Into each tale, however, he introduces a childlike protagonist, whom we may recognize as primitive if we allow for the fact that Irving would share the disbelief in contemporary primitivism and would create such a character out of that disbelief. Rip Van Winkle, with his "insuperable aversion to all kinds of profitable labor," delights in playing with children, and they in turn love him; he is a favorite among the village wives; not a dog in the neighborhood will bark at him.
Ichabod Crane spends much time telling ghost stories with the old Dutch wives of Sleepy Hollow; he is the "playmate" of his larger students. In bringing each of these protagonists to a kind of defeat, Irving is echoing James Gray's pronouncement that America must be mature, must call for "substantial food. They are would-be heroes, but would-be heroes of the imagination, who cannot withstand or successfully come to terms with the terror that is the lot of such a hero, the terror implicit in Rip's loss of identity, explicit in Ichabod's flight.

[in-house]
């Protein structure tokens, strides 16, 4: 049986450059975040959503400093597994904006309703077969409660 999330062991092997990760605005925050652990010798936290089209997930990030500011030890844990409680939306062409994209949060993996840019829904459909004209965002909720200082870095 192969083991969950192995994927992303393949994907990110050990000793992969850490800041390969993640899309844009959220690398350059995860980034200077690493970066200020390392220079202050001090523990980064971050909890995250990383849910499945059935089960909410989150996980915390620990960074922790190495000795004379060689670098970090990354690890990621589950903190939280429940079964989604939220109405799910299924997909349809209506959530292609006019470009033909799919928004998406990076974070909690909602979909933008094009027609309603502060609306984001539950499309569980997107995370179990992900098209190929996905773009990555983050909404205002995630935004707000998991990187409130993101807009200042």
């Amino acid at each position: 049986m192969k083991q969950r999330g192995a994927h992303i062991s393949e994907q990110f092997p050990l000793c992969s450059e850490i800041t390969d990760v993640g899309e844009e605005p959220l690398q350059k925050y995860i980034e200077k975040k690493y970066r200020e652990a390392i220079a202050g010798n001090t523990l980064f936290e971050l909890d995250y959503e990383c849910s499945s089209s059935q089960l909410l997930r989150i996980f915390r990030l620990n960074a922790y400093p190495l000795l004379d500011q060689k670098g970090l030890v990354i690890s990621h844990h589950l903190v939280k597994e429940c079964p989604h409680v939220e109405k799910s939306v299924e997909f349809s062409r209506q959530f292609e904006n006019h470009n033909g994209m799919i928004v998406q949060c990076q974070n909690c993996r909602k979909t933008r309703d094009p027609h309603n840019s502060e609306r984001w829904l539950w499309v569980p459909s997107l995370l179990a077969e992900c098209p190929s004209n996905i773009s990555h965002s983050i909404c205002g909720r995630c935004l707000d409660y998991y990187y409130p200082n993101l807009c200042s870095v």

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They defeat themselves. It would appear that for Irving there is no place, or a very limited place, for the hero of the imagination in the culture of early America. A nation of Rips and Ichabods, Americans might reason, would soon be no nation at all. Not even the settings can endure in these tales. It is as if Irving must admit that this is not a real past, that he will not persist in playing with the imagination.